use Illuminate\Http\Request;
use App\Http\Controllers\Controller as Controller;


class BaseController extends Controller
{

    public function handleResponse($result, $msg)
    {
    	$res = [
            'success' => true,
            'data'    => $result,
            'message' => $msg,
        ];
        return response()->json($res, 200);
    }

    public function handleError($error, $errorMsg = [], $code = 404)
    {
    	$res = [
            'success' => false,
            'message' => $error,
        ];
        if(!empty($errorMsg)){
            $res['data'] = $errorMsg;
        }
        return response()->json($res, $code);
    }
}

Update app/Http/Controllers/API/TaskController.php.

<?php
   
namespace App\Http\Controllers\API;
   
use Illuminate\Http\Request;
use App\Http\Controllers\API\BaseController as BaseController;
use App\Http\Resources\Task as TaskResource;
use App\Models\Task;
use Validator;


class TaskController extends BaseController
{

    public function index()
    {
        $tasks = Task::all();
        return $this->handleResponse(TaskResource::collection($tasks), 'Tasks have been retrieved!');
    }

    
    public function store(Request $request)
    {
        $input = $request->all();
        $validator = Validator::make($input, [
            'name' => 'required',
            'details' => 'required'
        ]);
        if($validator->fails()){
            return $this->handleError($validator->errors());       
        }
        $task = Task::create($input);
        return $this->handleResponse(new TaskResource($task), 'Task created!');
    }

   
    public function show($id)
    {
        $task = Task::find($id);
        if (is_null($task)) {
            return $this->handleError('Task not found!');
        }
        return $this->handleResponse(new TaskResource($task), 'Task retrieved.');
    }
    

    public function update(Request $request, Task $task)
    {
        $input = $request->all();

        $validator = Validator::make($input, [
            'name' => 'required',
            'details' => 'required'
        ]);

        if($validator->fails()){
            return $this->handleError($validator->errors());       
        }

        $task->name = $input['name'];
        $task->details = $input['details'];
        $task->save();
        
        return $this->handleResponse(new TaskResource($task), 'Task successfully updated!');
    }
   
    public function destroy(Task $task)
    {
        $task->delete();
        return $this->handleResponse([], 'Task deleted!');
    }
}

Eventually, open and update app/Http/Controllers/API/AuthController.php file.

<?php
   
namespace App\Http\Controllers\API;
   use Illuminate\Http\Request;
use Illuminate\Support\Facades\Auth;
use App\Http\Controllers\API\BaseController as BaseController;
use App\Models\User;
use Validator;

   
class AuthController extends BaseController
{

    public function login(Request $request)
    {
        if(Auth::attempt(['email' => $request->email, 'password' => $request->password])){ 
            $auth = Auth::user(); 
            $success['token'] =  $auth->createToken('LaravelSanctumAuth')->plainTextToken; 
            $success['name'] =  $auth->name;
   
            return $this->handleResponse($success, 'User logged-in!');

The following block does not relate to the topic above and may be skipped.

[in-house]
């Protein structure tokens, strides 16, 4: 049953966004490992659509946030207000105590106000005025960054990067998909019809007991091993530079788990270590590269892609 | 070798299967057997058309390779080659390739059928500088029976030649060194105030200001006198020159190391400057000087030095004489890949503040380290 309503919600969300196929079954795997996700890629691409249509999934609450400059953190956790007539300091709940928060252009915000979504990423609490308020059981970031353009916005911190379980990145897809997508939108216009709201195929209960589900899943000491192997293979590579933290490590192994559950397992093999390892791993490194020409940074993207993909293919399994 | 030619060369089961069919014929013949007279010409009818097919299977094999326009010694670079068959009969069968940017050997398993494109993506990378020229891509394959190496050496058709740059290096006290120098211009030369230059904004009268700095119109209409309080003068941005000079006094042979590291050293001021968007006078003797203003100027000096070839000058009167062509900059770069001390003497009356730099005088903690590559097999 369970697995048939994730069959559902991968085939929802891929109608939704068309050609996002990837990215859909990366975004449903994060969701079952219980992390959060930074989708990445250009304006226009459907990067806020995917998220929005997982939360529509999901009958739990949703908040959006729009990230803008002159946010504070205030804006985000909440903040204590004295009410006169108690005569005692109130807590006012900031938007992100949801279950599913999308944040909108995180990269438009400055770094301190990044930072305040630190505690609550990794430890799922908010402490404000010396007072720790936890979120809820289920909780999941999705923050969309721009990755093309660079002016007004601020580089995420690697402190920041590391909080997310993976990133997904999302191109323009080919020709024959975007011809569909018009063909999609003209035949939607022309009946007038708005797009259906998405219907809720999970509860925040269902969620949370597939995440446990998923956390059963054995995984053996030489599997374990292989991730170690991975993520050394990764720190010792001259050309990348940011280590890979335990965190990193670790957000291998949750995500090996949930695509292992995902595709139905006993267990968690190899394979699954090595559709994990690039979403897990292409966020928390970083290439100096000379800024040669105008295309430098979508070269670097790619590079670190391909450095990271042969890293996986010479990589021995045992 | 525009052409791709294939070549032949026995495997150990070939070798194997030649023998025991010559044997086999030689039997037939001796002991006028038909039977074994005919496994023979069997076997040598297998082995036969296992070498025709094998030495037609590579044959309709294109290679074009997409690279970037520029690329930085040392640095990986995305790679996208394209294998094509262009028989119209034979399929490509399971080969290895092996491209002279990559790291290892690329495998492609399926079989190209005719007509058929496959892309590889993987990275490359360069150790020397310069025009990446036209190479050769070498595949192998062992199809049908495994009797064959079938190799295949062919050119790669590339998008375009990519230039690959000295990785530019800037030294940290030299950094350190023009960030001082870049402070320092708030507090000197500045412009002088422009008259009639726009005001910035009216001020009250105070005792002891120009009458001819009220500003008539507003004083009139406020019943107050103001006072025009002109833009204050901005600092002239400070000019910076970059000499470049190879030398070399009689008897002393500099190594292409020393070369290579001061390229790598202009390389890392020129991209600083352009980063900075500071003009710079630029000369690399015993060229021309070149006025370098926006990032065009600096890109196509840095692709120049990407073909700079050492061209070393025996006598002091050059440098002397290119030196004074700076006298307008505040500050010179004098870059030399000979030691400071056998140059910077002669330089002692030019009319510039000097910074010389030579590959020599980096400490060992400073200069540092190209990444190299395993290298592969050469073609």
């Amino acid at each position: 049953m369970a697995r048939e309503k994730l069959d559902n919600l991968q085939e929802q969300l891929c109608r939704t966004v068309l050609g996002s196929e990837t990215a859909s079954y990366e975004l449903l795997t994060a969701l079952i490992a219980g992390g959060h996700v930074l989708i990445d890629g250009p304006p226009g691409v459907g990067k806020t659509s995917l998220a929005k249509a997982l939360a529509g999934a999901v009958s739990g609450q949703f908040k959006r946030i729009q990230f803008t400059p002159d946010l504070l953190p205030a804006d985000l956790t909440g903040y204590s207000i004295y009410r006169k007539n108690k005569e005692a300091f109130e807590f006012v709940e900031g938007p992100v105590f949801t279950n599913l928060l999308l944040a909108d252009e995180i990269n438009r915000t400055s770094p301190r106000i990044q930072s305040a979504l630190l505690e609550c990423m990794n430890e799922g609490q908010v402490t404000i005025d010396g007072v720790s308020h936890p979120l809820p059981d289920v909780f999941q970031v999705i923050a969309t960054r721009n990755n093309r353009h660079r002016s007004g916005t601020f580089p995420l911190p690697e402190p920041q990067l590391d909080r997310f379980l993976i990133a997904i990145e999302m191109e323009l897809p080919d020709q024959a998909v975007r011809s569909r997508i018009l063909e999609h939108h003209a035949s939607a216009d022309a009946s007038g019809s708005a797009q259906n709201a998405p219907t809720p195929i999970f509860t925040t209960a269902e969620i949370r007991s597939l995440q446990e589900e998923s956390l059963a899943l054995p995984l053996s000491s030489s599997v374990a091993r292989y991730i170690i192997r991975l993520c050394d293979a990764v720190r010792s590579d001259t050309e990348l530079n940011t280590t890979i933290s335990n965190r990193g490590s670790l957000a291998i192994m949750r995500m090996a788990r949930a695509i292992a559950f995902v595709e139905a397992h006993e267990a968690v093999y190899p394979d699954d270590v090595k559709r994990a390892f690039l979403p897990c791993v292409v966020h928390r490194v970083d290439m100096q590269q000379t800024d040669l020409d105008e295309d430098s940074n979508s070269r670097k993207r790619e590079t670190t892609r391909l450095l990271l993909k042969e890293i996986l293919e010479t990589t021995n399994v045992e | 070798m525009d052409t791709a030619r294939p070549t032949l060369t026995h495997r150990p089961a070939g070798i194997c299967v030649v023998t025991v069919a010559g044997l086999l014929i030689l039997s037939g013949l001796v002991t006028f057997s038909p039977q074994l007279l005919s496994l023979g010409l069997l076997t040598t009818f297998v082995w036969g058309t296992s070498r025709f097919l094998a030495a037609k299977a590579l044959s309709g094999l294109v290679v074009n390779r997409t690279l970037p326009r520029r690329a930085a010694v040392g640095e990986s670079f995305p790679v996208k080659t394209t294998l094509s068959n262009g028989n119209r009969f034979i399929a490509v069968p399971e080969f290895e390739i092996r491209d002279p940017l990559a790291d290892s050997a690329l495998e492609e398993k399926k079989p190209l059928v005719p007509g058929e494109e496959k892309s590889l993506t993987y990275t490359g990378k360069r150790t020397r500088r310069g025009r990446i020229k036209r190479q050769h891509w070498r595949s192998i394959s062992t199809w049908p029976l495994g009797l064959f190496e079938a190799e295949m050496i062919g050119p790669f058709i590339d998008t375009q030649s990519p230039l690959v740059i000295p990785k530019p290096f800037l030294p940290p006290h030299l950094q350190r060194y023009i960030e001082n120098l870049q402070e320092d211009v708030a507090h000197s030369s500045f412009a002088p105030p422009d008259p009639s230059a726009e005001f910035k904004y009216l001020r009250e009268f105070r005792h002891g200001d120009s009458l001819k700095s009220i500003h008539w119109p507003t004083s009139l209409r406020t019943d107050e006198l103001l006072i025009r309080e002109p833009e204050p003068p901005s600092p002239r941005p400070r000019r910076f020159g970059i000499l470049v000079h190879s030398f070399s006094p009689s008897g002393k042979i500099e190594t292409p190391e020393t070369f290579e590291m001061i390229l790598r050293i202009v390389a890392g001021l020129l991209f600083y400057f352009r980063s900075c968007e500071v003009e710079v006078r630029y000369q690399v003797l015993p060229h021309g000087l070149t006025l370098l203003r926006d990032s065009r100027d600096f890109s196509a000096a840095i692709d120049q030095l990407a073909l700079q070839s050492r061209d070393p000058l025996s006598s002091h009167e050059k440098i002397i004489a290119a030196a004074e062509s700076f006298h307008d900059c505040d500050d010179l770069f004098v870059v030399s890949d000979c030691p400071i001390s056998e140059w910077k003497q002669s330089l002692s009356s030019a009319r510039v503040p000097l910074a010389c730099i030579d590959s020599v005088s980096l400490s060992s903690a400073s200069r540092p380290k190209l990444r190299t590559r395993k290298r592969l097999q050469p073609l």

} 
        else{ 
            return $this->handleError('Unauthorised.', ['error'=>'Unauthorised']);
        } 
    }

    public function register(Request $request)
    {
        $validator = Validator::make($request->all(), [
            'name' => 'required',
            'email' => 'required|email',
            'password' => 'required',
            'confirm_password' => 'required|same:password',
        ]);
   
        if($validator->fails()){
            return $this->handleError($validator->errors());       
        }
   
        $input = $request->all();
        $input['password'] = bcrypt($input['password']);
        $user = User::create($input);
        $success['token'] =  $user->createToken('LaravelSanctumAuth')->plainTextToken;
        $success['name'] =  $user->name;
   
        return $this->handleResponse($success, 'User successfully registered!');
    }
   
}

Register New Routes

In general, app routes are often defined inside the web.php; however, laravel gives you a separate file for creating API routes.

Get into the routes/api.php file, define authentication as well as crud routes for task management project.

<?php

use Illuminate\Http\Request;
use Illuminate\Support\Facades\Route;
use App\Http\Controllers\API\TaskController;
use App\Http\Controllers\API\AuthController;

/*
|--------------------------------------------------------------------------
| API Routes
|--------------------------------------------------------------------------
|
| Here is where you can register API routes for your application. These
| routes are loaded by the RouteServiceProvider within a group which
| is assigned the "api" middleware group. Enjoy building your API!
|
*/

Route::middleware('auth:sanctum')->group( function () {
    Route::resource('tasks', TaskController::class);
});

Route::post('login', [AuthController::class, 'login']);
Route::post('register', [AuthController::class, 'register']);

Test Laravel Auth APIs

To test the APIs, you should run the laravel app, after that start the postman app, probably the best app for testing the APIs,

php artisan serve

In the Postman dashboard, select the POST method, enter the provided API in the input box, click on Body section, provide name, email, password and, confirm the password and hit send.

Laravel Sanctum Register API

Likewise, enter the login API, registered email and password and click on the send button.

Laravel Sanctum Login API

After testing auth APIs, further, we can test the Laravel Sanctum CRUD APIs, but before that, move to “Authorization” tab, select “Bearer Token” and define the token which you received after logging-in in the previous step.

Similarly, you can get all the items, just set the GET method and let the postman do its job.

Laravel Sanctum CRUD API

In this section, we will show you how you can use the Update API to update the data through Postman.

Laravel Sanctum CRUD APIs

In this final step, you will see how to consume the delete REST API; go ahead enter the API in the Postman input box to see the result.

Laravel Sanctum Auth API Example

Conclusion

Laravel Sanctum is an ultimate elixir if you want to create a secure, fast and reliable auth system in laravel. It gives not just one but multiple reasons to use it for the laravel auth API project.

It is easy to install and configure, generate a multi-token, with the specific role given to every token, works best with single page application.

Finally, the Laravel Sanctum API example is ended, hope you will like it.